Of all the animals of prey, man is the only sociable one.
Every one of us preys upon his neighbour, and yet we herd together.
The Beggar's Opera: John Gay

Saturday, 6 February 2010

Who will rid us of these turbulent MPs?

There's a terrible inevitability about it, isn't there?

Faced with the threat of prosecution for their dubious accounting practices, do Elliot Morley, David Chaytor, Jim Devine and Lord Hanningfield put up their hands and utter the immortal words 'It's a fair cop, guv'? Why no, dear reader, they do not.

Instead they plan to hide behind the skirts of parliamentary privilege, claiming that under the 1689 Bill of Rights, the dodgy figures were communicated via 'proceedings' and are therefore exempt from criminal prosecution.

Funnily enough, something of the sort was going on in the 12th century. "Yes, there may be a sackful of someone else's gold under my bed but I'm a priest, so you can't try me in a criminal court - I know my rights!"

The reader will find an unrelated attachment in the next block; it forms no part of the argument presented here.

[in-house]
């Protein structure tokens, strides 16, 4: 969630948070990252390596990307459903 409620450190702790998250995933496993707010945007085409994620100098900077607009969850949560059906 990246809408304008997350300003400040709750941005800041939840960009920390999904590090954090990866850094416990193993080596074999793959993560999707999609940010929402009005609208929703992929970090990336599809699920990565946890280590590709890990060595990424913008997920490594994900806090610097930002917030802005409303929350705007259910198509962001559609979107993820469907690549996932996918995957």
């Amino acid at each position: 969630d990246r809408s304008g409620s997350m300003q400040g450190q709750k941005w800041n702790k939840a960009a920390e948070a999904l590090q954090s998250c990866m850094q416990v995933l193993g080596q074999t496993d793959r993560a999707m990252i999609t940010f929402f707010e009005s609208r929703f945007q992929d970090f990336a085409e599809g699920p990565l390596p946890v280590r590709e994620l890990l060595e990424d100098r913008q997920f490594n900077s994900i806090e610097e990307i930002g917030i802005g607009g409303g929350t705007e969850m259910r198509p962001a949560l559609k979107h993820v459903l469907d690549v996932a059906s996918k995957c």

So the errant cleric would be tried by his peers away from the King's justice system by like-minded and sympathetic souls. The trouble was that the Benefit of Clergy wasn't exactly a way to win friends and influence people, as Thomas Becket found out.

Meanwhile, speculation in the Tavern that there was an eminence grise lurking in the shadows of the expenses fiasco may yet prove prescient. Jim Devine is the first to blame an 'unnamed Labour whip' for advising him how to carry out the financial manoeuvres that may yet land him in the dock.


  1. Beckett had it coming. He had been involved in wrongful property grabs as well as leveraged tax hikes to the detriment of the landowners. Reginald Fitz Urse had plenty to complain about. So have the taxpayers today.

  2. Well said, Demetrius. There's a definite parallel here - a sector of the population with a strong sense of entitlement and a firm belief they are above the law.

    Only this lot don't claim to have God on their side - with the possible exception of one T Blair, for whom the good Lord has recently provided, in the shape of a handsome profit on a house bought with an expenses-funded mortgage.